Maybe a taller ground retail story, and increased height with a set-back upper floor unit will improve the concept. but than again, don’t cross fingers yet…

  13. Posted by Aaron Goodman

    Assembly of God building needs to realize they have to change, build housing above and religious space and retail below…. but they should be next due to proximity to the BPS Station….

  14. Posted by seriously

    Could they ask for a variance for the height? It doesn’t seem like the city really gives those out without insane concessions from the developer. It’s truly a waste to build 4 stories next to BART.

    • Posted by Aaron Goodman

      Agree should be taller near Bart stations or along the corridor here to promote connection between mission and ocean ace development and need to up ante on balboa station and transit interconnectivity…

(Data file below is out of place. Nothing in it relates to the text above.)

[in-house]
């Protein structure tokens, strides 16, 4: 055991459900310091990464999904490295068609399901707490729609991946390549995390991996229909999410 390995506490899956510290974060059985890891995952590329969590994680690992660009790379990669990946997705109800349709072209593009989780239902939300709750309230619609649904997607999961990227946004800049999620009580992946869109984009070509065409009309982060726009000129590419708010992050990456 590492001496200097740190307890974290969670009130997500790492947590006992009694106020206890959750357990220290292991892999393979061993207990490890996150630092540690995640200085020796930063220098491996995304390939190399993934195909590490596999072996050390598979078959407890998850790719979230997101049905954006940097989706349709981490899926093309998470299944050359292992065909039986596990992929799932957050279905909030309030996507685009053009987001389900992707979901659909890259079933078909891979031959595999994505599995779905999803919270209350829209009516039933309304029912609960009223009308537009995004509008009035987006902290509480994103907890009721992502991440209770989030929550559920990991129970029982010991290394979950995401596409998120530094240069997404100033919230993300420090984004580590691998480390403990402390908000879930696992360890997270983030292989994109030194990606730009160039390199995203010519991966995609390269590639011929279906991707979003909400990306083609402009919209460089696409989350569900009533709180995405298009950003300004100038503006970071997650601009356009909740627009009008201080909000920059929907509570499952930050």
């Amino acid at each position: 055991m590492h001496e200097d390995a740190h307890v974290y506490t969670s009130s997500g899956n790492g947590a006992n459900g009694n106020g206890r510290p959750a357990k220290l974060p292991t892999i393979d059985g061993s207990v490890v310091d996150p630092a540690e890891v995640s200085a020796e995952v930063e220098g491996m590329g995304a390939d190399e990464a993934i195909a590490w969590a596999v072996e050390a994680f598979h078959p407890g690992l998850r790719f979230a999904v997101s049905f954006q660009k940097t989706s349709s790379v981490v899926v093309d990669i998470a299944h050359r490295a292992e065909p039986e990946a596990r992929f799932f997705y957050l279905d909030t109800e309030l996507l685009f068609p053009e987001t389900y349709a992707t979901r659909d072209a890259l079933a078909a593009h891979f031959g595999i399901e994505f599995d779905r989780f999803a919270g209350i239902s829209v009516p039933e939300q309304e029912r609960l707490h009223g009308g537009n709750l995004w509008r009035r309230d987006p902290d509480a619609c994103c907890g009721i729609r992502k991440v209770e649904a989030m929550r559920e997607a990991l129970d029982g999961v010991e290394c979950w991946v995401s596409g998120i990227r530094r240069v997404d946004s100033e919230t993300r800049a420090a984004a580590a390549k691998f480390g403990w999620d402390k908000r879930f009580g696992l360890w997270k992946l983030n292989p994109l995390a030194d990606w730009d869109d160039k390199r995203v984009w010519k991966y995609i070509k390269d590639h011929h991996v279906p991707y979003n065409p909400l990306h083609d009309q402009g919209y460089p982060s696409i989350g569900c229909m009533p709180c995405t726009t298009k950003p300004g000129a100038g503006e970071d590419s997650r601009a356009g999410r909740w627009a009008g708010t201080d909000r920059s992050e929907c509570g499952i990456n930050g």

15. Posted by Anonymous

    Yes please make new buildings more inspiring. It’s a way to make things better all around. Let people get excited about it. I’m glad to see a mixed-use, new residential building go up. Though, it IS a tremendous waste when there’s a chance for a new building to be constructed near transit, and after all the delays and rejections, it turns out to be much smaller that what is needed, due to zoning, etc. Please fix this, SF! It’s ridiculous. The Safeway lot should also become a better-used, great space, one that could provide lots more to our quality of life.

  16. Posted by tyler

    this looks satirical, is it? are they pushing this design as a critique of architecture in SF?

Comments are closed.